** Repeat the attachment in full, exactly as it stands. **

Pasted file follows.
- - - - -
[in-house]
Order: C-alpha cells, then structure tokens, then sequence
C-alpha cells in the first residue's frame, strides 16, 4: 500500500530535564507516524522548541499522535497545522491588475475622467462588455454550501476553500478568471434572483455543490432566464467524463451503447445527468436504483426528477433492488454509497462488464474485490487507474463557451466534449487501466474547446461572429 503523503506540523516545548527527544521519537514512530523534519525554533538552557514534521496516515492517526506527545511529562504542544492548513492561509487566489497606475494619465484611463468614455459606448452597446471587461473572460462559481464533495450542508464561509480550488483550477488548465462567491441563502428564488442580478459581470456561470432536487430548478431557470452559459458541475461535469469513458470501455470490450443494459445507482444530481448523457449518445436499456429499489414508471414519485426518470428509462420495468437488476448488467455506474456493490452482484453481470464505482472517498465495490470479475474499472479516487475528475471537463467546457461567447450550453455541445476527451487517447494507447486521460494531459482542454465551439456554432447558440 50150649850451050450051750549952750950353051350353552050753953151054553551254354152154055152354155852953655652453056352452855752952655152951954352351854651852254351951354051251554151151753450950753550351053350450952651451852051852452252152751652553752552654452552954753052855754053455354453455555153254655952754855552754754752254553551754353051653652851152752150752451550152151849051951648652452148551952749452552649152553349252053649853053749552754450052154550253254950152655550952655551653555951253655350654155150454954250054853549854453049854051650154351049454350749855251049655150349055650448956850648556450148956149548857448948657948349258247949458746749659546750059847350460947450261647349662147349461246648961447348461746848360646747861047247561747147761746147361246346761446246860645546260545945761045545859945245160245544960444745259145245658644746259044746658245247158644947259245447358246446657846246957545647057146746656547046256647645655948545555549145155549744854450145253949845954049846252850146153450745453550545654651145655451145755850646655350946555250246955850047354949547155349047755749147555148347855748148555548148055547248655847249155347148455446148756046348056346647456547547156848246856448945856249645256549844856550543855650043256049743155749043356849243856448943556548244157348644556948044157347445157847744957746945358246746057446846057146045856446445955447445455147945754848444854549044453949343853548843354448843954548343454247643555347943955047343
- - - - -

[in-house]
Order: C-alpha cells, then structure tokens, then sequence
C-alpha cells in the first residue's frame, strides 16, 4: 500500500530535564507516524522548541499522535497545522491588475475622467462588455454550501476553500478568471434572483455543490432566464467524463451503447445527468436504483426528477433492488454509497462488464474485490487507474463557451466534449487501466474547446461572429 503523503506540523516545548527527544521519537514512530523534519525554533538552557514534521496516515492517526506527545511529562504542544492548513492561509487566489497606475494619465484611463468614455459606448452597446471587461473572460462559481464533495450542508464561509480550488483550477488548465462567491441563502428564488442580478459581470456561470432536487430548478431557470452559459458541475461535469469513458470501455470490450443494459445507482444530481448523457449518445436499456429499489414508471414519485426518470428509462420495468437488476448488467455506474456493490452482484453481470464505482472517498465495490470479475474499472479516487475528475471537463467546457461567447450550453455541445476527451487517447494507447486521460494531459482542454465551439456554432447558440 50150649850451050450051750549952750950353051350353552050753953151054553551254354152154055152354155852953655652453056352452855752952655152951954352351854651852254351951354051251554151151753450950753550351053350450952651451852051852452252152751652553752552654452552954753052855754053455354453455555153254655952754855552754754752254553551754353051653652851152752150752451550152151849051951648652452148551952749452552649152553349252053649853053749552754450052154550253254950152655550952655551653555951253655350654155150454954250054853549854453049854051650154351049454350749855251049655150349055650448956850648556450148956149548857448948657948349258247949458746749659546750059847350460947450261647349662147349461246648961447348461746848360646747861047247561747147761746147361246346761446246860645546260545945761045545859945245160245544960444745259145245658644746259044746658245247158644947259245447358246446657846246957545647057146746656547046256647645655948545555549145155549744854450145253949845954049846252850146153450745453550545654651145655451145755850646655350946555250246955850047354949547155349047755749147555148347855748148555548148055547248655847249155347148455446148756046348056346647456547547156848246856448945856249645256549844856550543855650043256049743155749043356849243856448943556548244157348644556948044157347445157847744957746945358246746057446846057146045856446445955447445455147945754848444854549044453949343853548843354448843954548343454247643555347943955047343